Brick by brick, tree by tree, Carmelite Missionary Sisters plant skills to limit Malawi’s deforestation

Women of the Eco Women Group have embarked on a tree-planting campaign to promote reforestation programs to reduce the effect of climate change in Kalumba Forest, 37 miles north of Malawi's capital, Lilongwe. (Doreen Ajiambo)
Women of the Eco Women Group have embarked on a tree-planting campaign to promote reforestation programs to reduce the effect of climate change in Kalumba Forest, 37 miles north of Malawi’s capital, Lilongwe. (Doreen Ajiambo)

KAPIRI, Malawi — Sr. Patricia Chimimba remembers when the forest near her convent in this town outside Malawi’s capital, Lilongwe, was so thick with leaves and foliage that one could hardly walk through it.

Nowadays, Kalumba Forest, 37 miles north of Lilongwe, is degraded, replaced by grasslands dotted with tree stumps. Religious leaders and environmentalists say that Malawians’ dependence on firewood and charcoal as their only source of income and to meet their own energy needs has led them to chop down vast portions of the forest.

The impact of deforestation, including water shortages, reduced crop productivity, and disrupting the hydroelectric power supply has prompted Chimimba, with community groups from the Kapiri area, to protect the Kalumba Forest by planting more trees and advocating to bar illegal loggers.

“I have always loved trees and nature in general, and it pains me a lot when I see people cutting down trees,” said Chimimba, a member of the Carmelite Missionary Sisters. “Whenever I wake up, all I think about is the environment and trees, and I think the best way to protect them is by planting more and working to stop encroachers from destroying the remaining ones.”

More than 97% of Malawian households depend on biomass energy — charcoal and wood — to meet their power needs, according to the country’s National Charcoal Strategy, focused on providing solutions such as promoting substitute cooking fuelsThis is because Malawi is ranked the fifth poorest country globally and accessing electricity for cooking is a rare luxury. The majority of those who have electricity still use wood and charcoal for cooking or heating because of the cost, thus exacerbating the health of the forests.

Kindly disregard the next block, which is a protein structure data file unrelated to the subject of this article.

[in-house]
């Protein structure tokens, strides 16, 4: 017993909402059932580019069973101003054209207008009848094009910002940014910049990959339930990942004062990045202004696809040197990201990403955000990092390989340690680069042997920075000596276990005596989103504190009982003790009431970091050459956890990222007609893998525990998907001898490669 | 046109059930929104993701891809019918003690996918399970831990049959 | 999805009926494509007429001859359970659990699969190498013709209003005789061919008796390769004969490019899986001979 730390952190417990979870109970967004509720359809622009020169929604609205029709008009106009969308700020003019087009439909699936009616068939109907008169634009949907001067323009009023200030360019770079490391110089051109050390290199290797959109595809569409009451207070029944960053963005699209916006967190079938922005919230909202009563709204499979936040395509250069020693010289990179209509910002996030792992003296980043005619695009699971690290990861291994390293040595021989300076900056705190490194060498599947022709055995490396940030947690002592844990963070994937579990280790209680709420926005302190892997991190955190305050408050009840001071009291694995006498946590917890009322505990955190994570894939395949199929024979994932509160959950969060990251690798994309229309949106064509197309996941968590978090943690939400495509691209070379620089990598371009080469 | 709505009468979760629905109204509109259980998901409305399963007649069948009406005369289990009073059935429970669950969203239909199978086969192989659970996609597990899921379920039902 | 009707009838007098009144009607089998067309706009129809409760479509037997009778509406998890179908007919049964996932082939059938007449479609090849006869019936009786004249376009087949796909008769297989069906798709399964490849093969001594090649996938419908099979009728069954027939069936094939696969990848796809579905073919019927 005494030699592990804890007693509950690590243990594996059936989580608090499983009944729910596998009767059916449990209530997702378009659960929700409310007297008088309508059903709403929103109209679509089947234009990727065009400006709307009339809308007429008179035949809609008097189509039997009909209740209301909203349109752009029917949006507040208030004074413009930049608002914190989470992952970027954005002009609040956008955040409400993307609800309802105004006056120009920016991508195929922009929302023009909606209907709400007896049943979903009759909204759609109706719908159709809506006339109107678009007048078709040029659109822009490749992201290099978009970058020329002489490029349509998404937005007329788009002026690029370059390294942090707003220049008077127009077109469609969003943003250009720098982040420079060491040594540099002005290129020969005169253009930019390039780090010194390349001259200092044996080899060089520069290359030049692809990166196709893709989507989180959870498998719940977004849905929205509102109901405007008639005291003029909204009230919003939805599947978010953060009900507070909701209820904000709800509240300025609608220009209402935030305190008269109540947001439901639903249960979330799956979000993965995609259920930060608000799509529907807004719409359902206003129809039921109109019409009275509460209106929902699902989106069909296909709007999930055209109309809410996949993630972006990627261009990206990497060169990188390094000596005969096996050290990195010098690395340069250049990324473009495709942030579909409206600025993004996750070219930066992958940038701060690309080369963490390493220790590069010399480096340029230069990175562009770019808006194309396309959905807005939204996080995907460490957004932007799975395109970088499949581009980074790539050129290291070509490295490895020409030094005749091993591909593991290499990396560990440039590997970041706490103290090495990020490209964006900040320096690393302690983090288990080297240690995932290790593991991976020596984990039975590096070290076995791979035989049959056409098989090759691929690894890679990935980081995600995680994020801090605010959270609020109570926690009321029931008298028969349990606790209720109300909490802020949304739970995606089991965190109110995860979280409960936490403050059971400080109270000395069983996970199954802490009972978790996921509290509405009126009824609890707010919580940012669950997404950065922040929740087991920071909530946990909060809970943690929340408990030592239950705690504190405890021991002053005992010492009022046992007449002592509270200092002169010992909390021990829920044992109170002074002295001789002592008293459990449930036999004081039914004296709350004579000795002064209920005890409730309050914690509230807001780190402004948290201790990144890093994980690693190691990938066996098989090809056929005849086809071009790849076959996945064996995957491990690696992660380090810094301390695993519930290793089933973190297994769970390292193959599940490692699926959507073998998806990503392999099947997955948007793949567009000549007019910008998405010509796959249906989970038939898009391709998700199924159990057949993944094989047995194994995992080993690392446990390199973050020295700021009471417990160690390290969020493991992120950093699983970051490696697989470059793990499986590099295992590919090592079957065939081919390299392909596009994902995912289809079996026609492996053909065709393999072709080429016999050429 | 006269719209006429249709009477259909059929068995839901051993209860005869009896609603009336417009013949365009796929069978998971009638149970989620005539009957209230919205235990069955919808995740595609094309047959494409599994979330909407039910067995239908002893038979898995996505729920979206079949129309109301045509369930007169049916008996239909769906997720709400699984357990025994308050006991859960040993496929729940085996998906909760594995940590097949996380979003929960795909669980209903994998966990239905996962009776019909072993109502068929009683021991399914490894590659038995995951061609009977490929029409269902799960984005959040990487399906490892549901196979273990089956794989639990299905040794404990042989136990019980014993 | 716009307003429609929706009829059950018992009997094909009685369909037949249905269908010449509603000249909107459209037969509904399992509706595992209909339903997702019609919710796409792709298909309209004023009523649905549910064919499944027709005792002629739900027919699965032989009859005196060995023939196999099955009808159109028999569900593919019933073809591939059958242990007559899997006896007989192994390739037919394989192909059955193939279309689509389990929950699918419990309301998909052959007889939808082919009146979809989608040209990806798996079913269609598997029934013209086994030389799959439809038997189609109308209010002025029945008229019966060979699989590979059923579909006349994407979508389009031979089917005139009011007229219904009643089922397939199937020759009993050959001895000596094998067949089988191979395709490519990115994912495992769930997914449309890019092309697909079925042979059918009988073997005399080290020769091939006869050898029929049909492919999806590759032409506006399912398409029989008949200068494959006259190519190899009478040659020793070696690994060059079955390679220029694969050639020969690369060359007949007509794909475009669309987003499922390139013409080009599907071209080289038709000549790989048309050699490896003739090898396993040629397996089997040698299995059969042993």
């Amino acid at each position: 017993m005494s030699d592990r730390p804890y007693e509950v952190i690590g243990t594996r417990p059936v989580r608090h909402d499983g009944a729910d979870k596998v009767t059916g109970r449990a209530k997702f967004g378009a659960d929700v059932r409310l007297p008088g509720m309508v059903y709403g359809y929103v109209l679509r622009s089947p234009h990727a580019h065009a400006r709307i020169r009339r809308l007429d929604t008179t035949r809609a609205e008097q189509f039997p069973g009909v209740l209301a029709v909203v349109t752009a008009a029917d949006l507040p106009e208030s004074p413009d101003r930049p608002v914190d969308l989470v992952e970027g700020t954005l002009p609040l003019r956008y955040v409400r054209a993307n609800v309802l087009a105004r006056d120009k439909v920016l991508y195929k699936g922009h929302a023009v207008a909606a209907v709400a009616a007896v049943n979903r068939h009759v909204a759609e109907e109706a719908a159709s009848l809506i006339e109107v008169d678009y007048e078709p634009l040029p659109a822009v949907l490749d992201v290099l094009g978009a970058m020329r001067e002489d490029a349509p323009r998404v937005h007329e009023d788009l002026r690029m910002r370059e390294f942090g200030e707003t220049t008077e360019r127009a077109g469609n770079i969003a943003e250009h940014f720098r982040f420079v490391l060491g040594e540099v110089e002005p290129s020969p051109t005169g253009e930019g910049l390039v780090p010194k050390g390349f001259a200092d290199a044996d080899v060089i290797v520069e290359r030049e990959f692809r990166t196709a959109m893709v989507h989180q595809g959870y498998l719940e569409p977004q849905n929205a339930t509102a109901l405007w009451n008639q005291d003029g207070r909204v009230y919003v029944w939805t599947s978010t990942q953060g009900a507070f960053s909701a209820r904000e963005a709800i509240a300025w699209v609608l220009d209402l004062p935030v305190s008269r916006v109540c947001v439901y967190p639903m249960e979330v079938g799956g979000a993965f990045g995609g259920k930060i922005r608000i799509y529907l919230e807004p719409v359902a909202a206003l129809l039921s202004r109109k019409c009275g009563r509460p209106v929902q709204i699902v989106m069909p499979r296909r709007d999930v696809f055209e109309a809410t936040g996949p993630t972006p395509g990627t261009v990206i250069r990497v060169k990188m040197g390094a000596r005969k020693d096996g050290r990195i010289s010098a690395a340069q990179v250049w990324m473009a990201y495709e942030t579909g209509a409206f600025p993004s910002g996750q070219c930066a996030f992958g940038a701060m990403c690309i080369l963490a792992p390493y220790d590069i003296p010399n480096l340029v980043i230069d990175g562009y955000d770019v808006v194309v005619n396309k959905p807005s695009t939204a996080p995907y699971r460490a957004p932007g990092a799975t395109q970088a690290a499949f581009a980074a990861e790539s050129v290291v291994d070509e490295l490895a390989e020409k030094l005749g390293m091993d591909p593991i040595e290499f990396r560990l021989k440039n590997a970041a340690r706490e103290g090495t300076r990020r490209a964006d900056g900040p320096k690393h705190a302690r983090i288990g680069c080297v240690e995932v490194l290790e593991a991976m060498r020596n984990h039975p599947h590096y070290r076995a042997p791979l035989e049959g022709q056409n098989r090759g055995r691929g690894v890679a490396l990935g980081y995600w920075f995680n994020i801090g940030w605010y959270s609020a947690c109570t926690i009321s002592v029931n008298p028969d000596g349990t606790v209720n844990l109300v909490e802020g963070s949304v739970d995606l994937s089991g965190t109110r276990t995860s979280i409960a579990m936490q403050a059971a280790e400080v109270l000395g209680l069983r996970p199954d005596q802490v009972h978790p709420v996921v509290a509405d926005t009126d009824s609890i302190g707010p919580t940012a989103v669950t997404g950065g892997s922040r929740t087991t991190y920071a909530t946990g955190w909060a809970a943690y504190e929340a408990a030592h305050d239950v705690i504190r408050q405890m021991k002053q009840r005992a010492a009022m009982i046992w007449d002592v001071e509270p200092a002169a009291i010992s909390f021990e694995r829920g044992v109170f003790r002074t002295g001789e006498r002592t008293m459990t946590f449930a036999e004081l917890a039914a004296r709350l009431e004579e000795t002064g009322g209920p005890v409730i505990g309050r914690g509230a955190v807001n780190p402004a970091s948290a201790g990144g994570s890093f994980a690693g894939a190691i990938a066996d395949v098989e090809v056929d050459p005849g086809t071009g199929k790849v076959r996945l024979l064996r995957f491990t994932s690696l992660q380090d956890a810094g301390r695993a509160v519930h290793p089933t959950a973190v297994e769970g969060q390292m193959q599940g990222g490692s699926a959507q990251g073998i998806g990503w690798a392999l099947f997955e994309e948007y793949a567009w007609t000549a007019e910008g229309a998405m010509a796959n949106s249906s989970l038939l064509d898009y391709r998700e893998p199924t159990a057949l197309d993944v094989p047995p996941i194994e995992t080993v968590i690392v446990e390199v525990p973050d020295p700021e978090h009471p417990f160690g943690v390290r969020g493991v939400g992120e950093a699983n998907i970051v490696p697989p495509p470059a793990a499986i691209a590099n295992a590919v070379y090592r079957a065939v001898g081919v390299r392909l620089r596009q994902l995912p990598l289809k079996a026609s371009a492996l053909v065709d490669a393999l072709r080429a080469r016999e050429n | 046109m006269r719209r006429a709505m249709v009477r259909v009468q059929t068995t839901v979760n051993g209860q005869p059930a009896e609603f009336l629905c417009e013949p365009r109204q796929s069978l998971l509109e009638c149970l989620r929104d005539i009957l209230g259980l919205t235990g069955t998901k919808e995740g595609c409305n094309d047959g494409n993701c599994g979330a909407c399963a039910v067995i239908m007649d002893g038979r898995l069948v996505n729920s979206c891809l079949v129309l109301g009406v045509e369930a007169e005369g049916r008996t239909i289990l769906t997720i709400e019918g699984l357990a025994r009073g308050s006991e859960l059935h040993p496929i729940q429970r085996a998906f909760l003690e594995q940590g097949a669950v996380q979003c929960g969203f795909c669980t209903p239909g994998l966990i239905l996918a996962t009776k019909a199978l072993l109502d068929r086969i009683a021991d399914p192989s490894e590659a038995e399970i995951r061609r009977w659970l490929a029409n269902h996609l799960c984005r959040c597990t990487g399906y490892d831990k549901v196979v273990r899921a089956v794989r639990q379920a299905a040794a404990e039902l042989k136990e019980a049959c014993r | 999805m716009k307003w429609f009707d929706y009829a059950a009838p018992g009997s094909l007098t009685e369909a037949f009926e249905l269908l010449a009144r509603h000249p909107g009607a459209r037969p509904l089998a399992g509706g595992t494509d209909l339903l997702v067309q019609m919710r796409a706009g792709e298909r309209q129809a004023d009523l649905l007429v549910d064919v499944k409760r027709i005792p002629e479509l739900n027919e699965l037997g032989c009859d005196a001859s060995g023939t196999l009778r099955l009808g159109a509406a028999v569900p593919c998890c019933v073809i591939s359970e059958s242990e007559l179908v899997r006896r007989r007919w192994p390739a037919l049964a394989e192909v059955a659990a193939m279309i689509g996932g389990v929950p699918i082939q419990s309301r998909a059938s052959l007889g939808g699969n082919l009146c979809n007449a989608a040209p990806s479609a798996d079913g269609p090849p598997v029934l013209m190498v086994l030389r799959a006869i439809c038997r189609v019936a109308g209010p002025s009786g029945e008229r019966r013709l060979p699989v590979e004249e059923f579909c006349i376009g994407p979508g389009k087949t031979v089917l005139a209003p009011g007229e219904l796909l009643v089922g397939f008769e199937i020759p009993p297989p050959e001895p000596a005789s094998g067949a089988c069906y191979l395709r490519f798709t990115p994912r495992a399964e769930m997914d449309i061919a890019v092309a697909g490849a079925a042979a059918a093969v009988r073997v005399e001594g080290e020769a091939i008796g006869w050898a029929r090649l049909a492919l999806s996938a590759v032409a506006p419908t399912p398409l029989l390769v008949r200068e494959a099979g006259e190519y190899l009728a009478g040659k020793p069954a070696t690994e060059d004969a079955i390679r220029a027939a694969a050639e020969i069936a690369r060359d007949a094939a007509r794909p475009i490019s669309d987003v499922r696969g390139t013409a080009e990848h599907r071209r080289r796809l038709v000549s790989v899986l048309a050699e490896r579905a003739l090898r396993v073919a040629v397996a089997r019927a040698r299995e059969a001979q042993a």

At 2.8%, the southeastern African country of 19 million people has one of the highest annual deforestation rates in Africa, losing 965 square miles (about 250,000 hectares) of tree cover per year, according to government data.

By contrast, Brazil’s Amazon rainforest lost 5,100 square miles and reached its highest annual rate of deforestation — a 22% jump over the previous year — in 15 years, according to national space research data released in November.

From 1972 to 2009, Malawi lost 36% of its original forest area. Forestation efforts have reduced the net loss to only 5% in that 37-year period, but the biological diversity is not equal to that of original forest. If the trend is not addressed, the nation could find itself without trees by 2079, recent research in the region states.

Deforestation can severely affect wildlife, ecosystems, biodiversity and weather patterns.

Along the highways of this landlocked nation, residents can be seen using bicycle transport to move bags of charcoal for sale as fuel. Women sell charcoal on the streets, and young men and women load large carbon bags for sale to restaurants. Massive deforestation and loss of vegetation due to charcoal production has made many large tracts of land in the countryside lie bare. The land, therefore, offers no resistance against floods and droughts.

Drivers of deforestation

More than two-thirds of Malawi’s population live below the international poverty line of $1.90 a day, according to World Bank statistics. The majority of the impoverished depend on small-scale farming for their livelihoods, Chimimba said, adding that the growing population has forced residents to convert forested land to agricultural land.

“Most of the residents here are poor, and sometimes they are forced to cut trees to survive,” she said. “They cut trees and produce charcoal to generate income so that they can pay fees for their children and buy food in case there is a drought that results in a poor harvest.”

Mary Nankokwe, a Kapiri resident, agreed. Although she knows that it’s illegal to cut down trees for charcoal production, a recent prolonged drought that brought starvation and hunger forced her to give up farming in favor of selling charcoal as fuel, she said.

“I used to depend on farming, but due to extreme weather that leads to poor harvest, it made me turn to the sale of charcoal and wood to survive,” said the 38-year-old mother of three whose husband died in 2017. “Being a widow, I had to get involved in charcoal burning [making charcoal out of burned wood to sell as heating or cooking fuel] to provide for my children and pay for their fees. I’m very poor, and I don’t have other means of providing for myself and my children, so this is the only way. Maybe if I get money, I can start another business.”

Davis Kunkeyani, a village administrator overseeing Kapiri, said most homes in the country are built of bricks fired with wood logged from forests, further contributing to deforestation. Kapiri, like other towns across Malawi, is also in high demand for bricks to construct public structures such as schools, hospitals and trading shops, he said.

Several reports in Malawi show that firing bricks consumes roughly 850,000 metric tons of fuelwood annually. The report said that if the situation is not addressed, the country could lose all its trees in 25 to 30 years from the brick industry alone.